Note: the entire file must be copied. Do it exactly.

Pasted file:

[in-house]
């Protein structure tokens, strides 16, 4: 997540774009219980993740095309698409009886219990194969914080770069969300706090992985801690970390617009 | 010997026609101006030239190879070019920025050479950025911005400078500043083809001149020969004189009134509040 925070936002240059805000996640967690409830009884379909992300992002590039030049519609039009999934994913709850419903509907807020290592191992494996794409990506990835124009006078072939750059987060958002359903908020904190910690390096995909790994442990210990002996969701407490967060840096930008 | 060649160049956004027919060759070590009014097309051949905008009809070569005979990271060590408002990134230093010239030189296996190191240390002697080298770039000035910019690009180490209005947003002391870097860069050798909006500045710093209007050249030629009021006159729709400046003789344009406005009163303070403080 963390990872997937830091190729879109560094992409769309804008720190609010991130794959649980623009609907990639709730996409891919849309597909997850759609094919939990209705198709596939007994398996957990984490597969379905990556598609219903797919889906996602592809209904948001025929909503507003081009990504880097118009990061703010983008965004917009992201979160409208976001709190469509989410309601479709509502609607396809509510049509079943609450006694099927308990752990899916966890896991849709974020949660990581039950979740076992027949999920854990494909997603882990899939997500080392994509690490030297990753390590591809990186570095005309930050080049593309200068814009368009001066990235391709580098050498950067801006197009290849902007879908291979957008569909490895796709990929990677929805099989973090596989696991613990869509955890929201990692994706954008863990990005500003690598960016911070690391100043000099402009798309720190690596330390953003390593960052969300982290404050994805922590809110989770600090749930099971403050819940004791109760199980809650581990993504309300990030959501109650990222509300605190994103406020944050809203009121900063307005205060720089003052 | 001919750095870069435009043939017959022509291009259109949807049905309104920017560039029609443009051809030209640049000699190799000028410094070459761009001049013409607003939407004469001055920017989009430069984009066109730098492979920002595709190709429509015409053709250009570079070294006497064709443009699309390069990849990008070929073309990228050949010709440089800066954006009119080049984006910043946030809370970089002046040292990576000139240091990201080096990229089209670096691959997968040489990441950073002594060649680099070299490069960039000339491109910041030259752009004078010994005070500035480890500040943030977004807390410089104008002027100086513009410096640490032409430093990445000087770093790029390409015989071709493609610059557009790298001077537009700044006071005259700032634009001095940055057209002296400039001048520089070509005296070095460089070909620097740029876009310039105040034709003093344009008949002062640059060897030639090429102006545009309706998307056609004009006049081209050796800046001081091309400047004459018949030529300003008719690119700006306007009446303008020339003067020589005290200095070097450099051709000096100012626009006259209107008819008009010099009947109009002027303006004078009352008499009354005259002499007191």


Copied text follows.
[in-house]
């Protein structure tokens, strides 16, 4: 997540774009219980993740095309698409009886219990194969914080770069969300706090992985801690970390617009 | 010997026609101006030239190879070019920025050479950025911005400078500043083809001149020969004189009134509040 925070936002240059805000996640967690409830009884379909992300992002590039030049519609039009999934994913709850419903509907807020290592191992494996794409990506990835124009006078072939750059987060958002359903908020904190910690390096995909790994442990210990002996969701407490967060840096930008 | 060649160049956004027919060759070590009014097309051949905008009809070569005979990271060590408002990134230093010239030189296996190191240390002697080298770039000035910019690009180490209005947003002391870097860069050798909006500045710093209007050249030629009021006159729709400046003789344009406005009163303070403080 963390990872997937830091190729879109560094992409769309804008720190609010991130794959649980623009609907990639709730996409891919849309597909997850759609094919939990209705198709596939007994398996957990984490597969379905990556598609219903797919889906996602592809209904948001025929909503507003081009990504880097118009990061703010983008965004917009992201979160409208976001709190469509989410309601479709509502609607396809509510049509079943609450006694099927308990752990899916966890896991849709974020949660990581039950979740076992027949999920854990494909997603882990899939997500080392994509690490030297990753390590591809990186570095005309930050080049593309200068814009368009001066990235391709580098050498950067801006197009290849902007879908291979957008569909490895796709990929990677929805099989973090596989696991613990869509955890929201990692994706954008863990990005500003690598960016911070690391100043000099402009798309720190690596330390953003390593960052969300982290404050994805922590809110989770600090749930099971403050819940004791109760199980809650581990993504309300990030959501109650990222509300605190994103406020944050809203009121900063307005205060720089003052 | 001919750095870069435009043939017959022509291009259109949807049905309104920017560039029609443009051809030209640049000699190799000028410094070459761009001049013409607003939407004469001055920017989009430069984009066109730098492979920002595709190709429509015409053709250009570079070294006497064709443009699309390069990849990008070929073309990228050949010709440089800066954006009119080049984006910043946030809370970089002046040292990576000139240091990201080096990229089209670096691959997968040489990441950073002594060649680099070299490069960039000339491109910041030259752009004078010994005070500035480890500040943030977004807390410089104008002027100086513009410096640490032409430093990445000087770093790029390409015989071709493609610059557009790298001077537009700044006071005259700032634009001095940055057209002296400039001048520089070509005296070095460089070909620097740029876009310039105040034709003093344009008949002062640059060897030639090429102006545009309706998307056609004009006049081209050796800046001081091309400047004459018949030529300003008719690119700006306007009446303008020339003067020589005290200095070097450099051709000096100012626009006259209107008819008009010099009947109009002027303006004078009352008499009354005259002499007191």